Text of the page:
Vol. 38, No. 1, Spring 2004
Symposium on Elder Law
Mary Frances Lyle & Jeffrey L. Levy, From Riches to Rags: Does Rehabilitative Alimony Need to Be Rehabilitated?, 38 FAM. L.Q. 3 (2004).
This article traces the history of rehabilitative alimony in the United States and sets out current trends in this area. It reviews the general history of alimony and different approaches to alimony, including the various forms it may take. It then explores the evolving concept of economic rehabilitation and the conflict over its definition: is it to survival level, to marital standard of living, or something in between? Finally, this article looks at how the definition of "rehabilitation" took a sharp turnabout in the state of Tennessee and how it was brought back into line with the introduction of a statutory policy statement and defining language.
Twila B. Larkin, Guidelines for Alimony: The New Mexico Experiment, 38 FAM. L.Q. 29 (2004).
In January 2001, Deborah Davis Walker, Presiding Judge of the Family Court, Second Judicial District of Albuquerque, New Mexico, authorized a committee of family law practitioners and accountants to study the alimony problem and make recommendations to the family court judges as to whether alimony guidelines would be appropriate for use in Bernalillo County. The committee, comprised of sole practitioners, attorneys in small and large firms, a lawyer/mediator, and accountants who serve as experts for alimony assessments began the project by reviewing the current situation in New Mexico and researching the law and use of guideline models in other states. This article is a compilation of a paper and commentaries of the committee.
Appendix A: Nevada Alimony Amount and Duration Calculation Worksheet, 38 FAM. L.Q. 67 (2004).
Appendix B: Oregon Points for Spousal Support Sentencing Guidelines & Oregon Spousal Support Sentencing Guidelines, 38 FAM. L.Q. 68 (2004).
Carol Rogerson, The Canadian Law of Spousal Support, 38 FAM. L.Q. 69 (2004).
This article provides an overview of the challenges of defining the appropriate role for spousal support in the context of modern family law. It shows how Canadian law has met these challenges and sets out the legislative and jurisprudential framework for spousal support in Canada. The article describes the Canadian law of spousal support in practice, with attention to the problems an expansion in this area has generated, leading to an interest in guidelines. It concludes by exploring the feasibility of introducing some form of spousal support guidelines to provide greater structure and certainty to the law.
Stephen P. Comeau, An Overview of the Federal Income Tax Provisions Related to Alimony Payments, 38 FAM. L.Q. 111 (2004) This article explores the characterization and analysis of various payments from one divorcing spouse to the other and the tax treatment of these payments. The author emphasizes the importance of carefully considering the tax effects of all transfers incident to divorce and explores why the characterization of inter-spousal payments in a divorce instrument will not necessarily govern their treatment for tax purposes under the Internal Revenue Code.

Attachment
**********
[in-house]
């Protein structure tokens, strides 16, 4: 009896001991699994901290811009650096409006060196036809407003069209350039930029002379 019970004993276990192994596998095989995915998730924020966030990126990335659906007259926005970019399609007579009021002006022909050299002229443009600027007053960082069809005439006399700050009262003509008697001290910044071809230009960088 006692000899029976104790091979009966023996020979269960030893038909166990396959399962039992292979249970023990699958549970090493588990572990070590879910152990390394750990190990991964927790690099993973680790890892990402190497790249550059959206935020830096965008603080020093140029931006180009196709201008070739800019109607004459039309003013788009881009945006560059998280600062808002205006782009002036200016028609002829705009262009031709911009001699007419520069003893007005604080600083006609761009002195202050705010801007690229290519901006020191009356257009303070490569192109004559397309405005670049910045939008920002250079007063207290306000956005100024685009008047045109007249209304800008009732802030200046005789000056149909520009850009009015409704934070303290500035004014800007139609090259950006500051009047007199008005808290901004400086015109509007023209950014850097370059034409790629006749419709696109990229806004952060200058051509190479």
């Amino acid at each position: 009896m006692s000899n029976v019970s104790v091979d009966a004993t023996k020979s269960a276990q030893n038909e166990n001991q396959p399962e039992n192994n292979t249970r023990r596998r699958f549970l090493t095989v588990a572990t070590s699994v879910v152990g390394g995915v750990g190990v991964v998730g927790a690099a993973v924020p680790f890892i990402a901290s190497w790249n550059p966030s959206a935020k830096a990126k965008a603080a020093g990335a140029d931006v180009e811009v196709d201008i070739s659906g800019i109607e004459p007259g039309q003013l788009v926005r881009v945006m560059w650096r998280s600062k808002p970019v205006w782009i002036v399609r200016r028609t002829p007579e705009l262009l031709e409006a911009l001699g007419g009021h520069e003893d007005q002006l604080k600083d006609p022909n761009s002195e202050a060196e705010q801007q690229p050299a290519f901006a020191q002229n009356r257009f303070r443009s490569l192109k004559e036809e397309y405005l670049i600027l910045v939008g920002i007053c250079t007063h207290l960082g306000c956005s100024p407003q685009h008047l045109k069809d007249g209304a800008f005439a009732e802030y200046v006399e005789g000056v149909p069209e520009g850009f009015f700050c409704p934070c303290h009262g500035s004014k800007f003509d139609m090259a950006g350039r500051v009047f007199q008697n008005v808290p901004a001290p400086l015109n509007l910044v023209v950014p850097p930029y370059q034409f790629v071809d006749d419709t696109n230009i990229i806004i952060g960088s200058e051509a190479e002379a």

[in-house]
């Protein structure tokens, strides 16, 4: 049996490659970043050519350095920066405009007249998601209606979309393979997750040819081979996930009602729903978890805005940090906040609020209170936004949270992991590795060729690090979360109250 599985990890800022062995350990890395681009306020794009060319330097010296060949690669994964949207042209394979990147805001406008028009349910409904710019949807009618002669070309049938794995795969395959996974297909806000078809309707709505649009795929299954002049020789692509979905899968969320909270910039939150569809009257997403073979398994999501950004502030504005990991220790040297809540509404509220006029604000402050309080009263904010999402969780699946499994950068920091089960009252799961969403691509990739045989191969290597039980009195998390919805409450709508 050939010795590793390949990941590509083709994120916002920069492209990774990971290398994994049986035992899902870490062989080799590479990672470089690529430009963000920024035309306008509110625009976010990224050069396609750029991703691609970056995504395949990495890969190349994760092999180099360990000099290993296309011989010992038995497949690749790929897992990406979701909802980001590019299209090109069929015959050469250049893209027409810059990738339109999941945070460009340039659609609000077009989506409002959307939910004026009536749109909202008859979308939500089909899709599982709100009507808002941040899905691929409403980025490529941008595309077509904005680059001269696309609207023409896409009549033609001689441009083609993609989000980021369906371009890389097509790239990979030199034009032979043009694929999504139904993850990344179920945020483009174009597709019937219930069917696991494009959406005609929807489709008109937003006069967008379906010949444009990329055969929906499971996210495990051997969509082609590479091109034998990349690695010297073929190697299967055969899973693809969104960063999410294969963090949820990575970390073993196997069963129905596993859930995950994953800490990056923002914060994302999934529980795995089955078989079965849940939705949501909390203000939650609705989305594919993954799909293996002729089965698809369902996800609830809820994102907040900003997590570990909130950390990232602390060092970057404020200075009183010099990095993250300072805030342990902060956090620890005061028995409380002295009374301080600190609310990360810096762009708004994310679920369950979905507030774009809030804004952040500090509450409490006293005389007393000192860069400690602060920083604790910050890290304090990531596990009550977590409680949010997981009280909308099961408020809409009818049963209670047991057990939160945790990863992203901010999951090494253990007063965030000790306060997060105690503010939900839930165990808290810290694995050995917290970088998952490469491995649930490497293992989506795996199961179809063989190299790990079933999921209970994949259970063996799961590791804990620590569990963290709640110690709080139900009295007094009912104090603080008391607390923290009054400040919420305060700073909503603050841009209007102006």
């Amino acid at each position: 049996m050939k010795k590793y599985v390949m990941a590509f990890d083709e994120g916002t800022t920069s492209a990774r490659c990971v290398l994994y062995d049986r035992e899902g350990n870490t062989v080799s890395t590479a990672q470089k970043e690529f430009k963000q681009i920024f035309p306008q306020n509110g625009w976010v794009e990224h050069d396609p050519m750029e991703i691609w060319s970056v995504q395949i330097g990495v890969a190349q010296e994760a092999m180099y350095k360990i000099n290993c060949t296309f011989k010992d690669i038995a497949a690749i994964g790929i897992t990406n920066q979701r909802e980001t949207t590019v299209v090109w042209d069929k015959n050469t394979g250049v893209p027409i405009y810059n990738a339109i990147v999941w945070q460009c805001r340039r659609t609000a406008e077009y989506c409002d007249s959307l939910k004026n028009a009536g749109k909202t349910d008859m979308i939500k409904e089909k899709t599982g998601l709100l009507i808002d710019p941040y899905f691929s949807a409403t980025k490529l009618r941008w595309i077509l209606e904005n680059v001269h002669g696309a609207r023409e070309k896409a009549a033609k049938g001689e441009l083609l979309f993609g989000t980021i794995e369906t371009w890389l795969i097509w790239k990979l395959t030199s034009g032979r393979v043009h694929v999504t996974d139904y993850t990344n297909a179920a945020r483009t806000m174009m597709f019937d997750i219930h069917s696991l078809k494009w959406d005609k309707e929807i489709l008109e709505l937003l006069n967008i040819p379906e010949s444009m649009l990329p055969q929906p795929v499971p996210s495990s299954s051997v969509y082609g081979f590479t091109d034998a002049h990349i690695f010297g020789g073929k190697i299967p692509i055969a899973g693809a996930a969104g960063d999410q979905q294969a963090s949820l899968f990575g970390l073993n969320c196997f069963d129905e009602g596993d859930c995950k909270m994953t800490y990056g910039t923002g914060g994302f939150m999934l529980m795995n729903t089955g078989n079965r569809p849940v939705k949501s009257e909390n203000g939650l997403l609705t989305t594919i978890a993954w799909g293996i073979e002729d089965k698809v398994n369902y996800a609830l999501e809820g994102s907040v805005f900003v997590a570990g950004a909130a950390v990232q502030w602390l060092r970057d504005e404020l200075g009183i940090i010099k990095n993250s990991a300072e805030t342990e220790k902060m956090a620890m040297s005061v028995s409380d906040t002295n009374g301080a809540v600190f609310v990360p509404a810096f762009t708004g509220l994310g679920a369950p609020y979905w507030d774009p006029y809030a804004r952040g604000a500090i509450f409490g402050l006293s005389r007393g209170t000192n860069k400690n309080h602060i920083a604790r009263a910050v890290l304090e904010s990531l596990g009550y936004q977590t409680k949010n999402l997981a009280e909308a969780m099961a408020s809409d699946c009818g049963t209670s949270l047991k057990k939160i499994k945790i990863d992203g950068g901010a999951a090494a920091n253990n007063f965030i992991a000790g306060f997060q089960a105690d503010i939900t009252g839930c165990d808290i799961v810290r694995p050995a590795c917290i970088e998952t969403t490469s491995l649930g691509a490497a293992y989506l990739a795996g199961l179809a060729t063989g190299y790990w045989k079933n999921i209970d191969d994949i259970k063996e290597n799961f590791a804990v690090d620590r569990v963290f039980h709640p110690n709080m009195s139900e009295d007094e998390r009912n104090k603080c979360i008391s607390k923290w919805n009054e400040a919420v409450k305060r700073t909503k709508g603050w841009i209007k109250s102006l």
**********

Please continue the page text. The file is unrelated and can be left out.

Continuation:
Shayne M. Steinfeld & Bruce R. Steinfeld, A Brief Overview of Bankruptcy and Alimony/Support Issues, 38 FAM. L.Q. 127 (2004).
This article outlines bankruptcy basics and preplanning strategies with regard to various types of marital obligations in a divorce settlement. Because bankruptcy may be used as a tool by warring spouses in a divorce, family law attorneys must understand when and why support obligations may be discharged and when they will be payable at the end of the case.
Susan Wolfson, Premarital Waiver of Alimony, 38 FAM. L.Q. 141 (2004).
This article analyzes divorcing parties' ability to deal with alimony or spousal support in a premarital agreement. The author explains the current state of the law and practice in this area and outlines the impact of the UPAA as it applies in states that have adopted it.
Table 1: States/Districts That Have Statutory Provisions Regarding Premarital Agreements, 38 FAM. L.Q. 154 (2004).
Table 2: States That Do Not Have Statutory Provisions Regarding Premarital Agreements, 38 FAM. L.Q. 155 (2004).
Wendy S. Goffe, Estate Planning with Trusts for Divorcing Spouses, 38 FAM. L.Q. 157 (2004).
Divorcing spouses can use trusts to anticipate and minimize the effect of common post-divorce issues such as changes in a spouse's wealth or income or changes in the Internal Revenue Code that affect a party's ability to make child support and alimony payments. Trusts can also be used to facilitate treatment of not easily divisible assets. The author reviews these uses and key income, estate, and gift tax provisions that apply to them.
Theresa Glennon, An American Perspective on the Debate Over the Harmonisation or Unification of Family Law in Europe: Book Review, 38 FAM. L.Q. 185 (2004).
This article reviews the book: Perspectives on the Unification and Harmonisation of Family Law in Europe (Intersentia 2003). The author explores the fundamental and fascinating questions of the relationship among various legal regimes at the local, national, regional, and international levels and considers how their unification will affect family law in general as well as individual families throughout Europe.